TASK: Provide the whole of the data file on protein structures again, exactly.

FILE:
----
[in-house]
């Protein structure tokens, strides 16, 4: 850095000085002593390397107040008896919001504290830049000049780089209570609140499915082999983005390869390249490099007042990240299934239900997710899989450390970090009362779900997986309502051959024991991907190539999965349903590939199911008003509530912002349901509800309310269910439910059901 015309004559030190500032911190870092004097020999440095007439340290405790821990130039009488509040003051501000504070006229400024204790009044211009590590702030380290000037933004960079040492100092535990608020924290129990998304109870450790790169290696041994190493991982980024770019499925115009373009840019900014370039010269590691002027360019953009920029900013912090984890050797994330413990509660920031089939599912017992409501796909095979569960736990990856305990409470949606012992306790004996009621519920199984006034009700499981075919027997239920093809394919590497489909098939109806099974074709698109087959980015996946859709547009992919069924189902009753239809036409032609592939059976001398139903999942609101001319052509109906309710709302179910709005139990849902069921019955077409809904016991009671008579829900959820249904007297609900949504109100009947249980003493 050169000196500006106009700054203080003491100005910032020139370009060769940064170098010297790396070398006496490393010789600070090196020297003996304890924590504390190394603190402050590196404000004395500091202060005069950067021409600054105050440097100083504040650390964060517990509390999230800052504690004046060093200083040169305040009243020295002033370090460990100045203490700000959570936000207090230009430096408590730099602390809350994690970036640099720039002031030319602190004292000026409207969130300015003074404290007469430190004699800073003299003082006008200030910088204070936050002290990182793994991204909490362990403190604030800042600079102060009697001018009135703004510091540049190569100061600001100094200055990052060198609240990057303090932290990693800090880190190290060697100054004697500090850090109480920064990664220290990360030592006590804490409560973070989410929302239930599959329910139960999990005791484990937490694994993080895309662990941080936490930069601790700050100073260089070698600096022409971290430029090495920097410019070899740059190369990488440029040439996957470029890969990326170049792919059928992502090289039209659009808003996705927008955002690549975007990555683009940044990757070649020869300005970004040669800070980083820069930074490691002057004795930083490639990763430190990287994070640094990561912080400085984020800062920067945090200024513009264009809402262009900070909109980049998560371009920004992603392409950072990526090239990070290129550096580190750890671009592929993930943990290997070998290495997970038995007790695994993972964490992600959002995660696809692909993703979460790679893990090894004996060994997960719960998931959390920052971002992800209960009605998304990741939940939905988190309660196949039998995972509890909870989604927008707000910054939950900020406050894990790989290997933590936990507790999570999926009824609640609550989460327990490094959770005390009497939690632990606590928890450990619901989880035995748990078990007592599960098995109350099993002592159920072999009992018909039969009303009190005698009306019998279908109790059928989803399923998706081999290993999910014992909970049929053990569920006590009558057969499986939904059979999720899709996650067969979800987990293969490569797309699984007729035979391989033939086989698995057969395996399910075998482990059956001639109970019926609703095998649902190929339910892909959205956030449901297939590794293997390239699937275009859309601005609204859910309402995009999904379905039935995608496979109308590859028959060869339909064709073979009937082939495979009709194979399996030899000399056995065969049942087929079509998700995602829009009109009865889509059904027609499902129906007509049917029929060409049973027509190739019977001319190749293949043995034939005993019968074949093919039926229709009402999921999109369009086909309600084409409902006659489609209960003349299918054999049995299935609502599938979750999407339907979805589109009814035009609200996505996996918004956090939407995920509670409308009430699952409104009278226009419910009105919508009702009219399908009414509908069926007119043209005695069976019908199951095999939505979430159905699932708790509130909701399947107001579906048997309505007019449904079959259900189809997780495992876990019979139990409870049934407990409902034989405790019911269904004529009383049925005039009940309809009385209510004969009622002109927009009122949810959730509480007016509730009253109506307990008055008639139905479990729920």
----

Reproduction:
[in-house]
């Protein structure tokens, strides 16, 4: 850095000085002593390397107040008896919001504290830049000049780089209570609140499915082999983005390869390249490099007042990240299934239900997710899989450390970090009362779900997986309502051959024991991907190539999965349903590939199911008003509530912002349901509800309310269910439910059901 015309004559030190500032911190870092004097020999440095007439340290405790821990130039009488509040003051501000504070006229400024204790009044211009590590702030380290000037933004960079040492100092535990608020924290129990998304109870450790790169290696041994190493991982980024770019499925115009373009840019900014370039010269590691002027360019953009920029900013912090984890050797994330413990509660920031089939599912017992409501796909095979569960736990990856305990409470949606012992306790004996009621519920199984006034009700499981075919027997239920093809394919590497489909098939109806099974074709698109087959980015996946859709547009992919069924189902009753239809036409032609592939059976001398139903999942609101001319052509109906309710709302179910709005139990849902069921019955077409809904016991009671008579829900959820249904007297609900949504109100009947249980003493 050169000196500006106009700054203080003491100005910032020139370009060769940064170098010297790396070398006496490393010789600070090196020297003996304890924590504390190394603190402050590196404000004395500091202060005069950067021409600054105050440097100083504040650390964060517990509390999230800052504690004046060093200083040169305040009243020295002033370090460990100045203490700000959570936000207090230009430096408590730099602390809350994690970036640099720039002031030319602190004292000026409207969130300015003074404290007469430190004699800073003299003082006008200030910088204070936050002290990182793994991204909490362990403190604030800042600079102060009697001018009135703004510091540049190569100061600001100094200055990052060198609240990057303090932290990693800090880190190290060697100054004697500090850090109480920064990664220290990360030592006590804490409560973070989410929302239930599959329910139960999990005791484990937490694994993080895309662990941080936490930069601790700050100073260089070698600096022409971290430029090495920097410019070899740059190369990488440029040439996957470029890969990326170049792919059928992502090289039209659009808003996705927008955002690549975007990555683009940044990757070649020869300005970004040669800070980083820069930074490691002057004795930083490639990763430190990287994070640094990561912080400085984020800062920067945090200024513009264009809402262009900070909109980049998560371009920004992603392409950072990526090239990070290129550096580190750890671009592929993930943990290997070998290495997970038995007790695994993972964490992600959002995660696809692909993703979460790679893990090894004996060994997960719960998931959390920052971002992800209960009605998304990741939940939905988190309660196949039998995972509890909870989604927008707000910054939950900020406050894990790989290997933590936990507790999570999926009824609640609550989460327990490094959770005390009497939690632990606590928890450990619901989880035995748990078990007592599960098995109350099993002592159920072999009992018909039969009303009190005698009306019998279908109790059928989803399923998706081999290993999910014992909970049929053990569920006590009558057969499986939904059979999720899709996650067969979800987990293969490569797309699984007729035979391989033939086989698995057969395996399910075998482990059956001639109970019926609703095998649902190929339910892909959205956030449901297939590794293997390239699937275009859309601005609204859910309402995009999904379905039935995608496979109308590859028959060869339909064709073979009937082939495979009709194979399996030899000399056995065969049942087929079509998700995602829009009109009865889509059904027609499902129906007509049917029929060409049973027509190739019977001319190749293949043995034939005993019968074949093919039926229709009402999921999109369009086909309600084409409902006659489609209960003349299918054999049995299935609502599938979750999407339907979805589109009814035009609200996505996996918004956090939407995920509670409308009430699952409104009278226009419910009105919508009702009219399908009414509908069926007119043209005695069976019908199951095999939505979430159905699932708790509130909701399947107001579906048997309505007019449904079959259900189809997780495992876990019979139990409870049934407990409902034989405790019911269904004529009383049925005039009940309809009385209510004969009622002109927009009122949810959730509480007016509730009253109506307990008055008639139905479990729920």